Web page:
Those struggling with a mental health crisis in jurisdictions across Nevada will soon be able to connect by iPad with a behavioral health professional.
The Helmsley Charitable Trust is funding the program to allow law enforcement in 11 mostly rural areas to get the person in crisis on the iPad to talk with a professional.
Walter Panzirer, a trustee with the trust, said the $3.8 million grant follows a year and a half of work with state officials and law enforcement agencies.
He said the problem is law enforcement are increasingly having to deal with those situations, and, too often, their only recourse is to take the person to jail.
A professional, he said, can often de-escalate the situation and recommend what to do with the person.
“Nobody having a mental health crisis should be in jail,” said Panzirer, himself a former law enforcement officer in South Dakota.
Participating agencies include the Carson City Sheriff’s Office and Washoe County Sheriff’s Office. But the rest are all rural agencies: Eureka, Humboldt, Lander, Lincoln and White Pine counties sheriff’s offices, and the Elko, Mesquite, West Wendover and Winnemucca police departments.
In a Las Vegas press conference, Gov. Steve Sisolak said the issue is especially bad in rural counties that many times don’t have immediate access to a mental health professional.
The press conference was streamed on the internet.
Sisolak said all Nevadans deserve access to care when experiencing a crisis. This program will enable the officer on scene to connect that person to someone who can provide that care using a “supersized iPad.”
Sheriff Kerry Lee of Lincoln County said he has seen a huge increase in mental health calls in his 33 years in law enforcement.
An estimated 20 percent of calls to law enforcement involve a mental health emergency.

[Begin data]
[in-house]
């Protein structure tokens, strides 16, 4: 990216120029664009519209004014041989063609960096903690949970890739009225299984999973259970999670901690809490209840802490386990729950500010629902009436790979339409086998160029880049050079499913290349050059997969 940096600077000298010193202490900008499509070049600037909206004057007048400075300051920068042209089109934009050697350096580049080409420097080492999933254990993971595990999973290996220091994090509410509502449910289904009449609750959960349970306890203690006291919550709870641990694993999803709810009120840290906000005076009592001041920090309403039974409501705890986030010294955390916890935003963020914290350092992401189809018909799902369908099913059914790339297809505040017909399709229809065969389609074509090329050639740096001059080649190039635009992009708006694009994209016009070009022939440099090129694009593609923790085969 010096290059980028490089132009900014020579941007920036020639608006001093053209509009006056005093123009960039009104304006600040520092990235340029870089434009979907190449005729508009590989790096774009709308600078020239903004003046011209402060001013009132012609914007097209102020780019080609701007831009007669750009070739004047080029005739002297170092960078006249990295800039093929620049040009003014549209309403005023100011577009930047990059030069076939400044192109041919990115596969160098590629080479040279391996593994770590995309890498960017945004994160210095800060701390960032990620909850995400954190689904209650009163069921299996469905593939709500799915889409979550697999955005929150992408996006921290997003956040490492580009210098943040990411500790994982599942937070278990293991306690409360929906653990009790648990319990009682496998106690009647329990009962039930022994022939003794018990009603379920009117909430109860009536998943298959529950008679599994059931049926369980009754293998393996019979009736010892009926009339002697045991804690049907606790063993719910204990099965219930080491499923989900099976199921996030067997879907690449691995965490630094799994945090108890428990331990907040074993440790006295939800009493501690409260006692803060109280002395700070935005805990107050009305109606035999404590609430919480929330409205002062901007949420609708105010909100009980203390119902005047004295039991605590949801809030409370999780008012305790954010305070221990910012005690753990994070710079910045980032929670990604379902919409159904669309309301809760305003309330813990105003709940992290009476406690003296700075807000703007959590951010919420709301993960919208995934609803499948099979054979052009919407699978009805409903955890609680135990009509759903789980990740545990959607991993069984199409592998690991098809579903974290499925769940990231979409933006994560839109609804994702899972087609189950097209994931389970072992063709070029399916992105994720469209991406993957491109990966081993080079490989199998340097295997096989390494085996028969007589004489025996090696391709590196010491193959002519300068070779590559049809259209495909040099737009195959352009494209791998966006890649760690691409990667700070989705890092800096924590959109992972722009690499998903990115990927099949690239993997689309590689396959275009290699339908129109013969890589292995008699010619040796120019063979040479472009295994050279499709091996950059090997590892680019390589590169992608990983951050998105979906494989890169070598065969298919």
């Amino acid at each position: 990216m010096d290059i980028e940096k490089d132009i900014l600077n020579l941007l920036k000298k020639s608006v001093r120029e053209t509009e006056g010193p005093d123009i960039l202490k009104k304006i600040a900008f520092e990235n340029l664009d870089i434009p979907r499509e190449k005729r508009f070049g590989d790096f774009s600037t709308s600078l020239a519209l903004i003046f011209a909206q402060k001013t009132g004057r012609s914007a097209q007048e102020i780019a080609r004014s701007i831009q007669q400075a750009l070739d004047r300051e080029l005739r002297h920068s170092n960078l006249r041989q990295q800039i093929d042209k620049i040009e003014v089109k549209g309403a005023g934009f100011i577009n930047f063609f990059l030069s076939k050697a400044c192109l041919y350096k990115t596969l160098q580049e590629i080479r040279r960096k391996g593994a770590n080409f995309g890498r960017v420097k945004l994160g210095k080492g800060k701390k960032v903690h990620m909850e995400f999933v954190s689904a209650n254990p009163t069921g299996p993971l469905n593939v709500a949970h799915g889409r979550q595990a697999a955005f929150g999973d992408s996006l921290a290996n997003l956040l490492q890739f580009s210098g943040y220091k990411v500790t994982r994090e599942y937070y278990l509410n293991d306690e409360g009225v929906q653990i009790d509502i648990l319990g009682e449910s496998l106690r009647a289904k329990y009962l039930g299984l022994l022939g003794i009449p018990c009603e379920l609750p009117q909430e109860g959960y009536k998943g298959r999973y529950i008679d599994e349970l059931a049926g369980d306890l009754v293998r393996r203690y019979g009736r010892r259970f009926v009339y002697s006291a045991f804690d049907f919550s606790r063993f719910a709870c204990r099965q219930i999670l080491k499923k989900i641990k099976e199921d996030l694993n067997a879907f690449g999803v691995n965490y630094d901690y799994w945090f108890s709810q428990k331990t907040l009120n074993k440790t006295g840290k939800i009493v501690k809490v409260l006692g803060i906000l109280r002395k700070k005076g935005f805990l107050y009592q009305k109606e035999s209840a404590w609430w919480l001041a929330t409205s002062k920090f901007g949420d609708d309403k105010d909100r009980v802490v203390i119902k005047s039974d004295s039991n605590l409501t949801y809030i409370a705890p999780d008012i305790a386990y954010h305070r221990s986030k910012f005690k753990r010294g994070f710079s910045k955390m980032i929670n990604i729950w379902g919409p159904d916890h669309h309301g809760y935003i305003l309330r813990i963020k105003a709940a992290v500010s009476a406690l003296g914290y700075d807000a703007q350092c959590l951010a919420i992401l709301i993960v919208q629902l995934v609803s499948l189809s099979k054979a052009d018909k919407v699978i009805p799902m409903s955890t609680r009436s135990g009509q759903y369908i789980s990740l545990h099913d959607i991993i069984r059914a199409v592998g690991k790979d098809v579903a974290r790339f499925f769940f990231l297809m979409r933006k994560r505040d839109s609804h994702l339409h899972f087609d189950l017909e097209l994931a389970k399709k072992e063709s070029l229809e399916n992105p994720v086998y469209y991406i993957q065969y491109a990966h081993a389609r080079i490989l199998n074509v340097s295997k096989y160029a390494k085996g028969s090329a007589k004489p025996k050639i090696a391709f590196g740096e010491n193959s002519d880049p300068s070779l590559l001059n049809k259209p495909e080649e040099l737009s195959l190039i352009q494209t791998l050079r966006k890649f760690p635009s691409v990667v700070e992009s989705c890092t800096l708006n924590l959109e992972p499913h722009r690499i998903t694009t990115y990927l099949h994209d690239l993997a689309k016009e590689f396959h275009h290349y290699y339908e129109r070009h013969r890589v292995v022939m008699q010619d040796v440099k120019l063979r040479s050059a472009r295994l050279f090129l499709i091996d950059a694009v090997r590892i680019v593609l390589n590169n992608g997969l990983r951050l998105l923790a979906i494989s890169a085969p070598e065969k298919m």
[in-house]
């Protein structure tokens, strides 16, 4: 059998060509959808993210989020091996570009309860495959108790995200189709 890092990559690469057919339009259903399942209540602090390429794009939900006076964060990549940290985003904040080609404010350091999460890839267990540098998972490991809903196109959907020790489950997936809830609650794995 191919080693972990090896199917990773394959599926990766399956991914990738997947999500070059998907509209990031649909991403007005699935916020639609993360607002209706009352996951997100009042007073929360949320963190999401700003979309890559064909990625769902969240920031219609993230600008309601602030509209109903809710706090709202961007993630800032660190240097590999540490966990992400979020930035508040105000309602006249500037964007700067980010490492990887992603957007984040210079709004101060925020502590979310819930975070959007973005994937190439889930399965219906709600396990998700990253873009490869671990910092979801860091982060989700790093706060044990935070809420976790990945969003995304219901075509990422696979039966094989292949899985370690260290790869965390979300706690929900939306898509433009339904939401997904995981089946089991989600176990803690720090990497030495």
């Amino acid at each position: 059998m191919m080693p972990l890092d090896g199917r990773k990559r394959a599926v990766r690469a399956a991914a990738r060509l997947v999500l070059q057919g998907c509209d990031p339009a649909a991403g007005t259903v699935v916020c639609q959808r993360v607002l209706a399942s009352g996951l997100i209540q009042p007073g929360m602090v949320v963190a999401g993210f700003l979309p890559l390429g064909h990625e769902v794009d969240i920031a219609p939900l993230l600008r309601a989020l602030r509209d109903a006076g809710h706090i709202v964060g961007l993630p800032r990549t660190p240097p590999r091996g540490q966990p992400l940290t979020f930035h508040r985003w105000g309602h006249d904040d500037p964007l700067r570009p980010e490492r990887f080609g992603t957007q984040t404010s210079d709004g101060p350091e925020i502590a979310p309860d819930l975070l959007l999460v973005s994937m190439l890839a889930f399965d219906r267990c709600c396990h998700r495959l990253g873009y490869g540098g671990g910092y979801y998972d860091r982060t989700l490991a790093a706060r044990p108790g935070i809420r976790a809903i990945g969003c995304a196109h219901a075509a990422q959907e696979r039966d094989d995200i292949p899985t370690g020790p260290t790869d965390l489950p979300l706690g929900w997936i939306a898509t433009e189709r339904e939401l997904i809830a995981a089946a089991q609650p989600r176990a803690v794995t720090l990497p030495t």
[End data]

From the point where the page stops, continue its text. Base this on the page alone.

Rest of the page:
This program, Lee said, will provide his deputies around-the-clock access to a mental health provider. Lincoln County, he said, is three hours from Las Vegas and seven hours from Reno and that, “I could be taking my one and only patrol officer off the street for hours.”
“This could help immensely in the rurals,” Lee said.
Lee was joined by Ty Trouten, Elko police chief, who said the program will make a significant difference in that city.
“The majority of people just need that caring ear,” said state suicide prevention officer Misty Vaughn Allen.
The law enforcement officer on the scene can call the crisis response team at Avel eCare to request a safety assessment and connect the person in crisis to a video consultation on the iPad. Once the assessment is complete, the team makes its recommendation to the officer and patient then works to establish follow-up care with a local mental health resource.
Panzirer said in South Dakota, the program has cut unnecessary trips to emergency rooms, hospitals and jails by 80 percent.
“We’re excited to help bring this innovative program to Nevada and improve rural and frontier residents’ access to vital mental health resources,” he said.
He and Sisolak both said they expect the program to be successful in Nevada and that it should then be expanded statewide.
The first $1.3 million installment of that grant was approved last week by the Legislature’s Interim Finance Committee.
Sisolak credited Nevada Supreme Court Justice Jim Hardesty and Assemblyman Steve Yeager with spearheading the drive to create the virtual crisis care program.
The Leona M. and Harry B. Helmsley Charitable Trust was created in 2008 and has committed more than $3 billion to a wide range of charitable purposes.